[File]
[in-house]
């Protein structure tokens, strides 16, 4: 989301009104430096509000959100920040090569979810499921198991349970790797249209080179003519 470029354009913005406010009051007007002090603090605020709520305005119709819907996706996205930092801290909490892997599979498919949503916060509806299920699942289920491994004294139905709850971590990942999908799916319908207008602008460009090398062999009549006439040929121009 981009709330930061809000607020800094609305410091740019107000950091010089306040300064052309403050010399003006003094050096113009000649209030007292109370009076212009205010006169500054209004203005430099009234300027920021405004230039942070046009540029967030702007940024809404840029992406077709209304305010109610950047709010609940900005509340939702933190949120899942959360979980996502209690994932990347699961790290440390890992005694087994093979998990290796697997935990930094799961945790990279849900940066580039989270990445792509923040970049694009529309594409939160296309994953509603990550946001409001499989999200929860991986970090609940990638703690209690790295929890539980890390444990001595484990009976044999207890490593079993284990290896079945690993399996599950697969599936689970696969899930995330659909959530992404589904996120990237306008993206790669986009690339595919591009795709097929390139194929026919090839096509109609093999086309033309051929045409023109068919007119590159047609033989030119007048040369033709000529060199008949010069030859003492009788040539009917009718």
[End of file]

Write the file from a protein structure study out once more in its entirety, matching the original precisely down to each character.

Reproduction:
[in-house]
């Protein structure tokens, strides 16, 4: 989301009104430096509000959100920040090569979810499921198991349970790797249209080179003519 470029354009913005406010009051007007002090603090605020709520305005119709819907996706996205930092801290909490892997599979498919949503916060509806299920699942289920491994004294139905709850971590990942999908799916319908207008602008460009090398062999009549006439040929121009 981009709330930061809000607020800094609305410091740019107000950091010089306040300064052309403050010399003006003094050096113009000649209030007292109370009076212009205010006169500054209004203005430099009234300027920021405004230039942070046009540029967030702007940024809404840029992406077709209304305010109610950047709010609940900005509340939702933190949120899942959360979980996502209690994932990347699961790290440390890992005694087994093979998990290796697997935990930094799961945790990279849900940066580039989270990445792509923040970049694009529309594409939160296309994953509603990550946001409001499989999200929860991986970090609940990638703690209690790295929890539980890390444990001595484990009976044999207890490593079993284990290896079945690993399996599950697969599936689970696969899930995330659909959530992404589904996120990237306008993206790669986009690339595919591009795709097929390139194929026919090839096509109609093999086309033309051929045409023109068919007119590159047609033989030119007048040369033709000529060199008949010069030859003492009788040539009917009718």